Significant jump in the number of employers struggling to hang on to their staff

11/06/2007 10:13:00

There has been a significant rise in the number of organisations struggling to retain their staff over the past year and recruitment difficulties persist, according to a new report from the Chartered Institute of Personnel and Development (CIPD). But this research also shows that recruiting from overseas, targeting migrant workers, training existing staff and better use of employer brand will help UK employers tackle these problems.

The CIPD's annual Recruitment, Retention and Turnover Survey finds that almost eight in ten organisations struggled to hang on to their staff in 2006, compared to nearly seven in ten in 2005.

While the large majority of organisations (89%) providing additional training to internal staff so that they can fill vacancies say that it has a positive impact, only 29% of employers currently use this initiative.

Nicola Monson, author of the report, says: "Employers will continue to struggle to find suitable candidates and keep staff turnover under control if their approach to recruitment and retention fails to take account of both business and employee needs.

"Only half of employers currently have a formal resourcing strategy, which suggests many are not planning for the future skills requirements of their organisation. This is particularly worrying given that specialist skills and required experience is still in such short supply.

"All organisations rely on talent so employers need to take a proactive approach to talent management and tap into the skills of the people wanting to contribute and progress.

"Actively developing employees should not only increase the internal talent pool, in turn reducing their reliance on external candidates, but also see problems retaining staff ease due to new career opportunities."

The following initiatives are also very effective in helping organisations to overcome recruitment difficulties:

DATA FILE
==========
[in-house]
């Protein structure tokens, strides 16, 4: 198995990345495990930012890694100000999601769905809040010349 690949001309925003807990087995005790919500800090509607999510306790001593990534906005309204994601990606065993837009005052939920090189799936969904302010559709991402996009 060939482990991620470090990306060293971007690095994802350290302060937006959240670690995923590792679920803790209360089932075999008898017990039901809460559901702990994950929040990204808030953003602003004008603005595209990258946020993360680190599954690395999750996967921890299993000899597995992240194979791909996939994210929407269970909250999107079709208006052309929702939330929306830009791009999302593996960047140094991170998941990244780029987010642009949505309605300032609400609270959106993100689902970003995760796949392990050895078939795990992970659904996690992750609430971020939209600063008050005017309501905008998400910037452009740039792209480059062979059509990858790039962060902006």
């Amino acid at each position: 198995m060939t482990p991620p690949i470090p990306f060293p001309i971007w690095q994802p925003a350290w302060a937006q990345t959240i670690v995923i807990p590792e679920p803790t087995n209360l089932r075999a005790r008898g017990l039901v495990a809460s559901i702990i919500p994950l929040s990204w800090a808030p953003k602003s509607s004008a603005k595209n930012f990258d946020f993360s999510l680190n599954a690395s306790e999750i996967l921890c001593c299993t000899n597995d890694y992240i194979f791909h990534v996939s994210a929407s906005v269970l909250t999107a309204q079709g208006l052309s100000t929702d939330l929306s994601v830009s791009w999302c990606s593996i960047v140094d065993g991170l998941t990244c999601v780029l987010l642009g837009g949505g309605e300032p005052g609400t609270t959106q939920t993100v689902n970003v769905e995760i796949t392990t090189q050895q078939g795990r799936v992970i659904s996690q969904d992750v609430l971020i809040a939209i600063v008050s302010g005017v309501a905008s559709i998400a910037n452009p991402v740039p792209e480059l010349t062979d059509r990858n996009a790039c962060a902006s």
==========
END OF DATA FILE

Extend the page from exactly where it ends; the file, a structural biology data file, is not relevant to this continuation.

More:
Using the employer brand as a recruitment tool (75% say it has a positive impact but only 31% currently use)

Offering flexible working (74% say it has a positive impact but only 30% currently use)

Targeting migrant workers from EU countries and recruiting staff from abroad (75% say it has a positive impact but only 14% currently use)

The research will be discussed at the CIPD's Annual Talent Management, Recruitment and Retention Conference, on 19 - 21 June 2007, where delegates can hear what other organisations are doing to tackle their recruitment and retention difficulties.

Recruitment difficulties

Key reasons for recruitment difficulties are lack of necessary specialist skills (65%), followed by higher pay expectations (46%) and insufficient experience (37%).

Only the public sector has seen a drop in recruitment difficulties which reflects the pressure on the public sector to make efficiency savings (80% of public sector organisations say they experienced recruitment difficulties, compared to 89% in the 2006 survey).

Migrant Workers

Organisations are continuing to look beyond the UK to fill vacancies - 14% are targeting migrant workers from EU accession states. This was seen to have a positive impact on recruitment difficulties by 75% of organisations, compared to just 48% in the 2006 survey.

A further one in ten (11%) are recruiting in foreign countries and bringing workers over to the UK.

Working with recruitment agencies

73% of organisations still engage recruitment agency services to help fill job vacancies.

Most respondents agree or strongly agree that using agencies considerably increases the cost of their recruitment spend (76%).

Nearly six in ten fail to evaluate agency performance (59%).

A third of employers don't possess a preferred supplier list.

81% of those employers using recruitment agencies do so for hiring temporary workers and 78% for seeking permanent staff.

The key driver for organisations' move away and decline of agency usage is to cut down on recruitment costs (72%). Adopting a direct-hire strategy is also identified as another motive for not using or reducing the use of agency services (53%).

Source - newsletter